Earning income from blogging is always a hot topic with our members, and bloggers in general. One of our most popular posts on the site, Thinking Outside the Bowl, by Cameron Stauch, explored some unique ways to earn blogging income and today, Mardi Michels joins us with some more income generating tips…
You may know the Stratford Chefs School as a training ground for some of Canada’s top chefs. But did you also know that it is host to a gastronomic writer-in-residence each year? This year, it’s none other than Dianne Jacob and last month as part of her writer-in-residence duties she led a one-day writing workshop in Toronto for a small group of people from all stages of their food writing careers.
Prior to the workshop, Dianne sent around a questionnaire asking what we’d like to focus on over the course of the day – with such a diverse group, she wanted to make sure there was something for everyone. You may (or may not!) be surprised to hear that most people attending the workshop were most interested in learning more about making money as a food writer. And you might be surprised at some of the examples Dianne gave.
Since blogging isn’t going to pay the mortgage for most of us and freelance food writing business is a tough one to rely on for your sole income, Dianne stressed the importance of being able to extend your money-making abilities beyond simply writing about food.
Opportunities To Earn Income Directly on Your Blog
1. Run ads on your blog.
Perhaps the “easiest” way to earn a little pocket money from your blog. If you’ve decided to go the ad-network route, this article from Food Blog Alliance is great place to start to thinking about the types of things you need to consider. Even though it’s a little old, the information there is solid and will help you understand the business of running ad network ads on your blog. We didn’t have a lot of time to discuss the various options available but Jan Scott from Family Bites lists a number of ad networks open to working with Canadian bloggers in a previous FBC post on earning money from your blog.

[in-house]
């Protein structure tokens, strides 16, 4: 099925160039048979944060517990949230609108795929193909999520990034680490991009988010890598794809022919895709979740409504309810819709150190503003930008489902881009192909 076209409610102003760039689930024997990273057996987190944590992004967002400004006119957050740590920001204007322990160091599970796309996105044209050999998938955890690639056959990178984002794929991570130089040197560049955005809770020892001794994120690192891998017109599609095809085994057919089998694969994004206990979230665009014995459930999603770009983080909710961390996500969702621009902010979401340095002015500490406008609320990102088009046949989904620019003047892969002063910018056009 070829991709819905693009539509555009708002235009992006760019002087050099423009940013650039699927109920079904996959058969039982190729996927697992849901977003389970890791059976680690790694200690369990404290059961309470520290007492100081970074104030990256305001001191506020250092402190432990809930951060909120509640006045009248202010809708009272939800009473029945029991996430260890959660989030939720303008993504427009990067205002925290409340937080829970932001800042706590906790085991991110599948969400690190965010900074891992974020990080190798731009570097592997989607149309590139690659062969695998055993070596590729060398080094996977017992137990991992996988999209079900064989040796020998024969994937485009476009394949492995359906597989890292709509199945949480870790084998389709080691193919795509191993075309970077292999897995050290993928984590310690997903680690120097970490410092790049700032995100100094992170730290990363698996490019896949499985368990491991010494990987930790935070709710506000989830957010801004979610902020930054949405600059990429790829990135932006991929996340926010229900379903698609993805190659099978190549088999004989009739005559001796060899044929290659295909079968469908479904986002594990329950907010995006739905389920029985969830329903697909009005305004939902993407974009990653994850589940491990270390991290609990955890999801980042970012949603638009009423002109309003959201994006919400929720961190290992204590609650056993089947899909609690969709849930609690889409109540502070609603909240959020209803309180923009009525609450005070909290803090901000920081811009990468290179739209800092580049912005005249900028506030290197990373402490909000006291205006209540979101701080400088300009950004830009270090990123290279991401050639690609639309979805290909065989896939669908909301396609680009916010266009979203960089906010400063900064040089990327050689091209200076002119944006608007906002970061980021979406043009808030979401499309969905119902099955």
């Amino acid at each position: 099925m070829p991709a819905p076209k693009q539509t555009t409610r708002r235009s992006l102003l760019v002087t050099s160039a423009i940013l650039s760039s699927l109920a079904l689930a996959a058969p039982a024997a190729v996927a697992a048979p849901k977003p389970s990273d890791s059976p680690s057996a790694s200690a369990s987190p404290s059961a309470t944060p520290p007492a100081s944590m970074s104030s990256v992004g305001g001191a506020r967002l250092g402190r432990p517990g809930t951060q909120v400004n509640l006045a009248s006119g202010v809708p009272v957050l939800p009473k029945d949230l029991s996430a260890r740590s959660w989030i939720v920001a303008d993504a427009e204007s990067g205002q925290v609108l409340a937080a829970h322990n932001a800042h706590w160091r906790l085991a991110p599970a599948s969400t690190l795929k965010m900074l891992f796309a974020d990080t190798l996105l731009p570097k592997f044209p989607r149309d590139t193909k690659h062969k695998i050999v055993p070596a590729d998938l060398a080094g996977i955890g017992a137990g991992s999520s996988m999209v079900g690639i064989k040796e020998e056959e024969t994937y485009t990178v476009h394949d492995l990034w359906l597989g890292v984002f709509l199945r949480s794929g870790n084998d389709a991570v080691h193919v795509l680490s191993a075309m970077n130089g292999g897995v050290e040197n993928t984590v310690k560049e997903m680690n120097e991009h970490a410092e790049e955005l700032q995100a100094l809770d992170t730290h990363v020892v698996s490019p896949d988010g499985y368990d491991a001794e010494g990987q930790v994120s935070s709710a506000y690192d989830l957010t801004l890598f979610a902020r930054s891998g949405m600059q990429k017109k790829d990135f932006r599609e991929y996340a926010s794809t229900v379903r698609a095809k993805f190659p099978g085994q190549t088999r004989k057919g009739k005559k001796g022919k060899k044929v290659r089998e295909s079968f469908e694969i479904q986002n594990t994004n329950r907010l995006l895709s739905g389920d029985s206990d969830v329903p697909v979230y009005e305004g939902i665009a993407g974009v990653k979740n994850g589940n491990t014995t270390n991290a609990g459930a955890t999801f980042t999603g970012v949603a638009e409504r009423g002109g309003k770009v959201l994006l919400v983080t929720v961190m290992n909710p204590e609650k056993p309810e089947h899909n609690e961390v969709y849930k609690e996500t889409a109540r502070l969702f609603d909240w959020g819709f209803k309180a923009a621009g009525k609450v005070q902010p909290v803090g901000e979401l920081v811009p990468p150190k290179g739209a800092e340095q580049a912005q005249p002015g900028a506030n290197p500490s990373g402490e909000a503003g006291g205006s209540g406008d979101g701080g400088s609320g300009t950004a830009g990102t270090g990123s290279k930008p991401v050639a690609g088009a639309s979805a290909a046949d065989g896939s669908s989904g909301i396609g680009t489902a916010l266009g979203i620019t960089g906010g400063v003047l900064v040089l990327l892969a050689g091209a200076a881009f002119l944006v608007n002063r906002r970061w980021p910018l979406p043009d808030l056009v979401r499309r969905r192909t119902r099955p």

2. Other advertising options.
Another route to take if you are interested in having ads on your blog but don’t want to commit to an advertising network contract is to approach businesses or brands you believe in yourself and offer them advertising space in your sidebar. Marian of Sweetopia is an example of a blogger who sells ad space independently – see her information about purchasing an ad spot.
3. Write sponsored content.
There are two ways to earn a little bit of money from sponsored content – writing on your own site and writing on the brand/ business’ site. Dianne believes that as long as it’s a good fit for your blog there’s nothing wrong with well-written sponsored content.